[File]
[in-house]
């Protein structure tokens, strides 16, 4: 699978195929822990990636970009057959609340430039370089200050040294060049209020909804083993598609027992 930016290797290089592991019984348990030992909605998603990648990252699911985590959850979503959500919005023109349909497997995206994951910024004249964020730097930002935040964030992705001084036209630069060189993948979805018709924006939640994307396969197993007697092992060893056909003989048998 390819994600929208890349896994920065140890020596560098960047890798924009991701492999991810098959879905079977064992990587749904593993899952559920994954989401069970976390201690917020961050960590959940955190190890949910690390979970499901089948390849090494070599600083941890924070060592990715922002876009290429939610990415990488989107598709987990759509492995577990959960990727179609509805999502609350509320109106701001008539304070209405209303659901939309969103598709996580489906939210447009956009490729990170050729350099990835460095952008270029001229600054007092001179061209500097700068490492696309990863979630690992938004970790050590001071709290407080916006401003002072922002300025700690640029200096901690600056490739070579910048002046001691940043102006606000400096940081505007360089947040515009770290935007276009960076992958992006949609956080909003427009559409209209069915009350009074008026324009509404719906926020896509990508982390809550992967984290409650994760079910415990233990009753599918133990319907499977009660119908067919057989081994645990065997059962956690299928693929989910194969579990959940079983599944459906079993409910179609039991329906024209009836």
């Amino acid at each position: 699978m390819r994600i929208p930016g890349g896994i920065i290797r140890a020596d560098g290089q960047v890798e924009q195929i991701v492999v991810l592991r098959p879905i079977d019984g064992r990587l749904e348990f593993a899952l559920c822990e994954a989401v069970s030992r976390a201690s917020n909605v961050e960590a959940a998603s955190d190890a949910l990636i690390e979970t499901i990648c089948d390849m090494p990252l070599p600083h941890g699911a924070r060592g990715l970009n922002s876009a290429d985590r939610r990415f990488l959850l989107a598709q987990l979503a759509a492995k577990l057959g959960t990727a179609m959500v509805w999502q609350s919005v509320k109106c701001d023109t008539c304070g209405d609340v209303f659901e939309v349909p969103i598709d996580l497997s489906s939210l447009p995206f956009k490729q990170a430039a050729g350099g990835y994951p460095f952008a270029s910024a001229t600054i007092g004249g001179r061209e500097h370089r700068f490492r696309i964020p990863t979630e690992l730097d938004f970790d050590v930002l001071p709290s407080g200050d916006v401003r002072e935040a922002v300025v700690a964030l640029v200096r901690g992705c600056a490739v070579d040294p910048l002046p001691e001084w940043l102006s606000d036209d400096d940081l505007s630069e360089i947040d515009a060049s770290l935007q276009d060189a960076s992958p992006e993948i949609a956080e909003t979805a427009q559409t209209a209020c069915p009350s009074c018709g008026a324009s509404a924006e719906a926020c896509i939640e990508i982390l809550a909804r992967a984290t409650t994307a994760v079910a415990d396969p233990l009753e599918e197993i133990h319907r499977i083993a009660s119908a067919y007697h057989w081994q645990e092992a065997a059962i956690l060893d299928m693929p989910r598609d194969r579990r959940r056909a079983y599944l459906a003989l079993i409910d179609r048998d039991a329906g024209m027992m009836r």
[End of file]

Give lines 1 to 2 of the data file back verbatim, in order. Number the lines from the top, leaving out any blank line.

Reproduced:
[in-house]
């Protein structure tokens, strides 16, 4: 699978195929822990990636970009057959609340430039370089200050040294060049209020909804083993598609027992 930016290797290089592991019984348990030992909605998603990648990252699911985590959850979503959500919005023109349909497997995206994951910024004249964020730097930002935040964030992705001084036209630069060189993948979805018709924006939640994307396969197993007697092992060893056909003989048998 390819994600929208890349896994920065140890020596560098960047890798924009991701492999991810098959879905079977064992990587749904593993899952559920994954989401069970976390201690917020961050960590959940955190190890949910690390979970499901089948390849090494070599600083941890924070060592990715922002876009290429939610990415990488989107598709987990759509492995577990959960990727179609509805999502609350509320109106701001008539304070209405209303659901939309969103598709996580489906939210447009956009490729990170050729350099990835460095952008270029001229600054007092001179061209500097700068490492696309990863979630690992938004970790050590001071709290407080916006401003002072922002300025700690640029200096901690600056490739070579910048002046001691940043102006606000400096940081505007360089947040515009770290935007276009960076992958992006949609956080909003427009559409209209069915009350009074008026324009509404719906926020896509990508982390809550992967984290409650994760079910415990233990009753599918133990319907499977009660119908067919057989081994645990065997059962956690299928693929989910194969579990959940079983599944459906079993409910179609039991329906024209009836």